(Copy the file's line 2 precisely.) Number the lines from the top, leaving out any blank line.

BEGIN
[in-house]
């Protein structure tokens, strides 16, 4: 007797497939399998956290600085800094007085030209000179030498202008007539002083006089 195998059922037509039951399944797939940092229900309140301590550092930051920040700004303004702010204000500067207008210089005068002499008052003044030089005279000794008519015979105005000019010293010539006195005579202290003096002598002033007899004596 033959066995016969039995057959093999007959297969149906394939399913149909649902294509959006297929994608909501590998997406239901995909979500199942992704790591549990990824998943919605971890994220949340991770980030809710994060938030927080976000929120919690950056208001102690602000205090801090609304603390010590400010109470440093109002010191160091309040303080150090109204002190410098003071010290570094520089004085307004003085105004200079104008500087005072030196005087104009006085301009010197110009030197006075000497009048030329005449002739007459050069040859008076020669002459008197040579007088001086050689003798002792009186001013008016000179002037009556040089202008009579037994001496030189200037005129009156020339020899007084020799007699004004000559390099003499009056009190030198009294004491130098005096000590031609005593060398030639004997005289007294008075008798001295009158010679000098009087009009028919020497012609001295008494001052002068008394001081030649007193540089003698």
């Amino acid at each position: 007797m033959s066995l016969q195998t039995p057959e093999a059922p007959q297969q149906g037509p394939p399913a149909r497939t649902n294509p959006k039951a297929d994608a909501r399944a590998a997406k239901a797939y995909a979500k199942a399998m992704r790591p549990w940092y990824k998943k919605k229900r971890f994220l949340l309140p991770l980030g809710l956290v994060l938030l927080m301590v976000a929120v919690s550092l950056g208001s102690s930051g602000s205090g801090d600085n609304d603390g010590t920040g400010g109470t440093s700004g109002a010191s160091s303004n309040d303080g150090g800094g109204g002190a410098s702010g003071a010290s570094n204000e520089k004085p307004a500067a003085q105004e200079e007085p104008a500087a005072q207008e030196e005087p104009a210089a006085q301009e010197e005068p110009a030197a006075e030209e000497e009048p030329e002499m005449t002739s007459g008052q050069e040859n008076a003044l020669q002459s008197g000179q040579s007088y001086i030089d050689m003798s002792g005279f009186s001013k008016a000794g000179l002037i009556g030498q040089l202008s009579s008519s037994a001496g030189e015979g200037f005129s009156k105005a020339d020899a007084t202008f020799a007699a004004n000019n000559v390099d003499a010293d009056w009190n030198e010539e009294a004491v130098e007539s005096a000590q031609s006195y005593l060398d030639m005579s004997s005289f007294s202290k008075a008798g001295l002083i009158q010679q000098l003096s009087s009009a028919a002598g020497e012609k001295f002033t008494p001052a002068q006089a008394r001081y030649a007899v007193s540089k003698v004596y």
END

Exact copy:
């Protein structure tokens, strides 16, 4: 007797497939399998956290600085800094007085030209000179030498202008007539002083006089 195998059922037509039951399944797939940092229900309140301590550092930051920040700004303004702010204000500067207008210089005068002499008052003044030089005279000794008519015979105005000019010293010539006195005579202290003096002598002033007899004596 033959066995016969039995057959093999007959297969149906394939399913149909649902294509959006297929994608909501590998997406239901995909979500199942992704790591549990990824998943919605971890994220949340991770980030809710994060938030927080976000929120919690950056208001102690602000205090801090609304603390010590400010109470440093109002010191160091309040303080150090109204002190410098003071010290570094520089004085307004003085105004200079104008500087005072030196005087104009006085301009010197110009030197006075000497009048030329005449002739007459050069040859008076020669002459008197040579007088001086050689003798002792009186001013008016000179002037009556040089202008009579037994001496030189200037005129009156020339020899007084020799007699004004000559390099003499009056009190030198009294004491130098005096000590031609005593060398030639004997005289007294008075008798001295009158010679000098009087009009028919020497012609001295008494001052002068008394001081030649007193540089003698």